Anthropophile elements in river sediments: Overview from the Seine River, France | INSTITUT DE PHYSIQUE DU GLOBE DE PARIS

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  Anthropophile elements in river sediments: Overview from the Seine River, France

Type de publication:

Journal Article

Source:

Geochemistry Geophysics Geosystems, Volume 15, Ticket 11, p.4546 (2014)

URL:

http://onlinelibrary.wiley.com/doi/10.1002/2014GC005516/pdf

Résumé:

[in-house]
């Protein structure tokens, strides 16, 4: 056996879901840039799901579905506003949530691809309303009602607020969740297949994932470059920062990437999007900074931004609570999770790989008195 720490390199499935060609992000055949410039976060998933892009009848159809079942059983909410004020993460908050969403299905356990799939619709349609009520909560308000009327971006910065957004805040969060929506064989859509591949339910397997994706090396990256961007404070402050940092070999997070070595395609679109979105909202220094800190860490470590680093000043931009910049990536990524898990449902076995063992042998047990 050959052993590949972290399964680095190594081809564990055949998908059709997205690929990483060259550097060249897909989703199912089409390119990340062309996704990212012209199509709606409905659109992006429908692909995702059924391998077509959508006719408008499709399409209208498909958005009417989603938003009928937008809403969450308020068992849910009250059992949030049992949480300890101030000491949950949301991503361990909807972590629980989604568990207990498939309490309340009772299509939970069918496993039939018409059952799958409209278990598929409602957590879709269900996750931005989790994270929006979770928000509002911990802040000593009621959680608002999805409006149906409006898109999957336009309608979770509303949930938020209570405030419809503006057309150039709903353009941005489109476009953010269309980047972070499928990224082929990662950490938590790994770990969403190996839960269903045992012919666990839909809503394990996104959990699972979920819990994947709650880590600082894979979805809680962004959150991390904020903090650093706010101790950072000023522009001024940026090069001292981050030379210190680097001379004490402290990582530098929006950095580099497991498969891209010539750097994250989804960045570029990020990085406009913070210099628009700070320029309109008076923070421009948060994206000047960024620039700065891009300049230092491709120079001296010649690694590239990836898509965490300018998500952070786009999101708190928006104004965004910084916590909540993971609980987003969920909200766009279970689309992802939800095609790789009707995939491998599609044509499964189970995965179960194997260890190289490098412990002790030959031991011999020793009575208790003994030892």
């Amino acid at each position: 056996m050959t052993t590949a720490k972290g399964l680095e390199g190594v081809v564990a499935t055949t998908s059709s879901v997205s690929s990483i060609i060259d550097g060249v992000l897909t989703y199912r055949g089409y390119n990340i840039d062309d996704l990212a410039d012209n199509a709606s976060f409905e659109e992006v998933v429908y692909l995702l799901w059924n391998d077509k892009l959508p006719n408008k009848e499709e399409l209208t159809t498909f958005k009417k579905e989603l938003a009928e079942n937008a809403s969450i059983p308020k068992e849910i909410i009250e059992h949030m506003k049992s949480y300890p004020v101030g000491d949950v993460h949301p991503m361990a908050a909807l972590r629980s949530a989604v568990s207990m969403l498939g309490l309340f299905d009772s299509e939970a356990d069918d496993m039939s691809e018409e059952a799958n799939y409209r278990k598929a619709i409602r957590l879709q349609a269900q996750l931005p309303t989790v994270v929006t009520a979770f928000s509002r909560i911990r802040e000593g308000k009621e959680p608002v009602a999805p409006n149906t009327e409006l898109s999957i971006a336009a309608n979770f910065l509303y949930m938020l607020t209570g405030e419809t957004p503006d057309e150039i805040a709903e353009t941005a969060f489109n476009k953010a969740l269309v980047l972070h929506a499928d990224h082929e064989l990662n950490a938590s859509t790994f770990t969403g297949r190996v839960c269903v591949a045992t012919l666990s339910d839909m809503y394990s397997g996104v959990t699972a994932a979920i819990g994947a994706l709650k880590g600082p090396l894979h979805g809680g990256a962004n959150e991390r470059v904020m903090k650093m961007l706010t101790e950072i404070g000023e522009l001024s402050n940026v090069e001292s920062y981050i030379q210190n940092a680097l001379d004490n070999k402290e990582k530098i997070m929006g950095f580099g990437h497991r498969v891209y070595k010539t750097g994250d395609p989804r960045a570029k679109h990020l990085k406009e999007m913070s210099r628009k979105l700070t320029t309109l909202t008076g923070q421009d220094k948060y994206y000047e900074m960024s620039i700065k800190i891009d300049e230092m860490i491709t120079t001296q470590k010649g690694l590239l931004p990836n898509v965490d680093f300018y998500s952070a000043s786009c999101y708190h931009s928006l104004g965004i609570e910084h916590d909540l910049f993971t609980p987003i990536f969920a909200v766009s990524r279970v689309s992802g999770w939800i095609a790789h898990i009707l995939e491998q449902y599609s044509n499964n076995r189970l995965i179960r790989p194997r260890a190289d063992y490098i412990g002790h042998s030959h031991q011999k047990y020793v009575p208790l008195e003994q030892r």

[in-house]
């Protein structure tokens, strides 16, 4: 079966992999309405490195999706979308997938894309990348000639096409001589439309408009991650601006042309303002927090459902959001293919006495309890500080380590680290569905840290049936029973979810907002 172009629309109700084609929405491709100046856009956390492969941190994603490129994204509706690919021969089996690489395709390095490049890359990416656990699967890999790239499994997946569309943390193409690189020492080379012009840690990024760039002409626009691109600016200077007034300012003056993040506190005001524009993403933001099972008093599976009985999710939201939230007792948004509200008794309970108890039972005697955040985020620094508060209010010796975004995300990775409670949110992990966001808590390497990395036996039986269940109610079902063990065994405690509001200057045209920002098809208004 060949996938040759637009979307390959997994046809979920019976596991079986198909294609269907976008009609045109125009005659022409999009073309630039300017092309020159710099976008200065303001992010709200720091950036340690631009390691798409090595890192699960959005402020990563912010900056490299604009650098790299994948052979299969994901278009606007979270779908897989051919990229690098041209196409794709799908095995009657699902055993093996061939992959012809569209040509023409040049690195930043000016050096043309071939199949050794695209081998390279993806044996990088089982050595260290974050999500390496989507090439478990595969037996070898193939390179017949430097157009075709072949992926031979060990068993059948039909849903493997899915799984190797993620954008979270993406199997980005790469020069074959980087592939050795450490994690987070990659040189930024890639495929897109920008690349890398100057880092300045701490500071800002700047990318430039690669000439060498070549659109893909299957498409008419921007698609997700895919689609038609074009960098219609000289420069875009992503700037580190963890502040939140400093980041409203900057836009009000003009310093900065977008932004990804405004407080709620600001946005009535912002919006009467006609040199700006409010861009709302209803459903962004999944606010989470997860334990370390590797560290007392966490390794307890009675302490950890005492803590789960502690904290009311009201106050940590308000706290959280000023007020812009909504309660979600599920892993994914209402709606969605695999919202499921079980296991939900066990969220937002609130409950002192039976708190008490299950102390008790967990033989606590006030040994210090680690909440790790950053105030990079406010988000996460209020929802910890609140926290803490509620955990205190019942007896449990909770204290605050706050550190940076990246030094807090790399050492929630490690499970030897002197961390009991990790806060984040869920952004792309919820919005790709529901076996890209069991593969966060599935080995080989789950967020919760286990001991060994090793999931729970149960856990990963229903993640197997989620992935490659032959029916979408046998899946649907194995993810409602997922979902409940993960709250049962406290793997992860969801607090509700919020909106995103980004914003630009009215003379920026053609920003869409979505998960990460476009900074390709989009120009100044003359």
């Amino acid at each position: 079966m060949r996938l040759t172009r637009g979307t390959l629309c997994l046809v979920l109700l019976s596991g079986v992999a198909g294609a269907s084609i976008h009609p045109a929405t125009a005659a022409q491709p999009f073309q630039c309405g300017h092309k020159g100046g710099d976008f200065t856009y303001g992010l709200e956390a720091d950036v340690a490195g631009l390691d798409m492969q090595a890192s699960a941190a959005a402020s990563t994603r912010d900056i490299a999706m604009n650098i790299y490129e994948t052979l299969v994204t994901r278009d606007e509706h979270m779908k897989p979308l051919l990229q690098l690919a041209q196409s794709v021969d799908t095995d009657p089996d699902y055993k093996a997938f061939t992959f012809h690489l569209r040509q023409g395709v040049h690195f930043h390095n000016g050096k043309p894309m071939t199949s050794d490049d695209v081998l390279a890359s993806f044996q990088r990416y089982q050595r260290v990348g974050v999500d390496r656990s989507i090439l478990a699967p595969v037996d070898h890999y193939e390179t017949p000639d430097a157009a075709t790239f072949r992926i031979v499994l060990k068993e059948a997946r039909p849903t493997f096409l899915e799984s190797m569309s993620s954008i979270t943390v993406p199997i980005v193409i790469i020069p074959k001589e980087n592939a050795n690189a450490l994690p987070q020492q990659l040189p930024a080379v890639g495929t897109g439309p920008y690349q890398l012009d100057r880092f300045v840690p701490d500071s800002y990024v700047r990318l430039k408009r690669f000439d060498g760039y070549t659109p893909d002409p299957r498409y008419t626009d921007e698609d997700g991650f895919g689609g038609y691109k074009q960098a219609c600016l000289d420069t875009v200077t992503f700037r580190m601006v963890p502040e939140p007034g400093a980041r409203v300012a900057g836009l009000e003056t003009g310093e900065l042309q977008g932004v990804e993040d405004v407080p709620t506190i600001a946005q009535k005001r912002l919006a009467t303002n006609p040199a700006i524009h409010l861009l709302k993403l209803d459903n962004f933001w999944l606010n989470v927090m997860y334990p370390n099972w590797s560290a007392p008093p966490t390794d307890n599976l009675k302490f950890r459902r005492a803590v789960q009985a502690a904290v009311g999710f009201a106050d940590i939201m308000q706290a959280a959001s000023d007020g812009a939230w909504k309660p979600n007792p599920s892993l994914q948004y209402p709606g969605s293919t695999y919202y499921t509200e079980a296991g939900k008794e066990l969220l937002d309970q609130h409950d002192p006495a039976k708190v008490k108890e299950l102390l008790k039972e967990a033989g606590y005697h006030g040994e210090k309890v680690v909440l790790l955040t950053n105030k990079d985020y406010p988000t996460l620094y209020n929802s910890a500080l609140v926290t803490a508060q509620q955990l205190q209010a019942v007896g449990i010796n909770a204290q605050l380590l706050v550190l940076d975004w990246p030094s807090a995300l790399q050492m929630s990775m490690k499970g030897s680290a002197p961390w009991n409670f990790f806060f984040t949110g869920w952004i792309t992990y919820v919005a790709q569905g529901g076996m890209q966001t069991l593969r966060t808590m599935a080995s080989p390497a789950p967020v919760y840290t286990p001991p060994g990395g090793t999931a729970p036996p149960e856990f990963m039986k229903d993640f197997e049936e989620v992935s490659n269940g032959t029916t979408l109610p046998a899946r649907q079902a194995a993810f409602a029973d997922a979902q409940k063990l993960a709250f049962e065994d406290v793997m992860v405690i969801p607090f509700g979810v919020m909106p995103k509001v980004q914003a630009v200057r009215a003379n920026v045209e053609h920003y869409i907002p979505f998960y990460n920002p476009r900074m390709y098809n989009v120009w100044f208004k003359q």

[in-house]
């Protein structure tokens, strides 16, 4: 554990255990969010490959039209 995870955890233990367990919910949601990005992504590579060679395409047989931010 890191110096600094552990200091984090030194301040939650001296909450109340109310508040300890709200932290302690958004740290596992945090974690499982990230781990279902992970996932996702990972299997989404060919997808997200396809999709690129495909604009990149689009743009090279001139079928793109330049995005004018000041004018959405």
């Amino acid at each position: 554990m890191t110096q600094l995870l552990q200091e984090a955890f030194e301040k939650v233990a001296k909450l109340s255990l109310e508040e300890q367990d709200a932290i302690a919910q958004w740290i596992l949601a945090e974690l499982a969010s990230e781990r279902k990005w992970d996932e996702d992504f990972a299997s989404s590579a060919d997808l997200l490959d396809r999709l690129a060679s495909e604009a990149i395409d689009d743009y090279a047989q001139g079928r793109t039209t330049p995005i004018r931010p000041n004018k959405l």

<p>In contrast to larger river systems that drain relatively pristine basins, little is known about the sediment geochemistry of rivers impacted by intense human activities. In this paper, we present a systematic investigation of the anthropogenic overprints on element geochemistry in sediments of the human-impacted Seine River, France. Most elements are fractionated by grain size, as shown by the comparison between suspended particulate matter (SPM) and riverbank deposits (RBD). The RBD are particularly coarse and enriched in carbonates and heavy minerals and thus in elements such as Ba, Ca, Cr, Hf, Mg, Na, REEs, Sr, Ti, Th, and Zr. Although the enrichment/depletion pattern of some elements (e.g., K, REEs, and Zr) can largely be explained by a binary mixture between two sources, other elements such as Ag, Bi, Cr, Cd, Co, Cu, Fe, Mo, Ni, Pb, Sb, Sn, W, and Zn in SPM in Paris show that a third end-member having anthropogenic characteristics is needed to account for their enrichment at low water stage. These “anthropophile” elements, with high enrichment factors (EFs) relative to the upper continental crust (UCC), display a progressive enrichment downstream and different geochemical behaviors with respect to the hydrodynamic conditions (e.g., grain size) compared to elements having mainly a natural origin. Our findings emphasize the need for systematic studies of these anthropophile elements in other human-impacted rivers using geochemical normalization techniques, and stress the importance of studying the chemical variability associated with hydrodynamic conditions when characterizing riverine element geochemistry and assessing their flux to the ocean.</p>